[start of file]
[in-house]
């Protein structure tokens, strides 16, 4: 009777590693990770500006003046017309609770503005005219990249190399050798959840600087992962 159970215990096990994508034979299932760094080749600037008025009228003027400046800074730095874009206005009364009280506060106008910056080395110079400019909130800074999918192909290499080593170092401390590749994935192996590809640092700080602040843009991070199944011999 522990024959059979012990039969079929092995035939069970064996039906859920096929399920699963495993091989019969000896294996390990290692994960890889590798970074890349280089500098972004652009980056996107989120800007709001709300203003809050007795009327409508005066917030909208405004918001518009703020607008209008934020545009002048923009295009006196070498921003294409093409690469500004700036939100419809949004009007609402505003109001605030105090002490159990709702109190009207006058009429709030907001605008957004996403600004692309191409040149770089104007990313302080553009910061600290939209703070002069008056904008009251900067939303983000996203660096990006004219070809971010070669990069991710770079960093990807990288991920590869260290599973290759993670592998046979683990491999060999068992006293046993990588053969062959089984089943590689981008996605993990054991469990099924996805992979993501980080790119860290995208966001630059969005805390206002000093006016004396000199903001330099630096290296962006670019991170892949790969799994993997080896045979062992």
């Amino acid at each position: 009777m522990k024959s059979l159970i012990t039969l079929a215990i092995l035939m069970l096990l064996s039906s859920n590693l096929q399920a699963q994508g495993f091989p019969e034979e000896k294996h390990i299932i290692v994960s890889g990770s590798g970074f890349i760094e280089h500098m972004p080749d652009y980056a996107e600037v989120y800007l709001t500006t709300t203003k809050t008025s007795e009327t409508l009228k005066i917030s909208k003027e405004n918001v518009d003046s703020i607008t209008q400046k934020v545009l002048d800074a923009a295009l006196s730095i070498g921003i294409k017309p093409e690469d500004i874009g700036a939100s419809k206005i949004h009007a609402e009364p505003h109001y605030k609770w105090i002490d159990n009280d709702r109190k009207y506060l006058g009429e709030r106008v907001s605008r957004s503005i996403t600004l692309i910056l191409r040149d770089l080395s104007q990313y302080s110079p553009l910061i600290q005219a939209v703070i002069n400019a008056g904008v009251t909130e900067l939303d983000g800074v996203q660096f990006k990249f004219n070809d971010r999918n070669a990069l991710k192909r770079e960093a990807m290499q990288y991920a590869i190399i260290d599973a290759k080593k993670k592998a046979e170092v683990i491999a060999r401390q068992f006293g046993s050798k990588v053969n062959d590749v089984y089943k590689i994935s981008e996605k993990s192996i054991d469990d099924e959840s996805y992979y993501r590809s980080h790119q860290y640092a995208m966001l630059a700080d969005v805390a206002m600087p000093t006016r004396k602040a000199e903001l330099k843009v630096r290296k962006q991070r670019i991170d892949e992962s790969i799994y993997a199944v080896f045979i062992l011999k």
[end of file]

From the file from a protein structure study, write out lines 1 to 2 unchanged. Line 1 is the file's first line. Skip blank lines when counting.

[in-house]
């Protein structure tokens, strides 16, 4: 009777590693990770500006003046017309609770503005005219990249190399050798959840600087992962 159970215990096990994508034979299932760094080749600037008025009228003027400046800074730095874009206005009364009280506060106008910056080395110079400019909130800074999918192909290499080593170092401390590749994935192996590809640092700080602040843009991070199944011999 522990024959059979012990039969079929092995035939069970064996039906859920096929399920699963495993091989019969000896294996390990290692994960890889590798970074890349280089500098972004652009980056996107989120800007709001709300203003809050007795009327409508005066917030909208405004918001518009703020607008209008934020545009002048923009295009006196070498921003294409093409690469500004700036939100419809949004009007609402505003109001605030105090002490159990709702109190009207006058009429709030907001605008957004996403600004692309191409040149770089104007990313302080553009910061600290939209703070002069008056904008009251900067939303983000996203660096990006004219070809971010070669990069991710770079960093990807990288991920590869260290599973290759993670592998046979683990491999060999068992006293046993990588053969062959089984089943590689981008996605993990054991469990099924996805992979993501980080790119860290995208966001630059969005805390206002000093006016004396000199903001330099630096290296962006670019991170892949790969799994993997080896045979062992």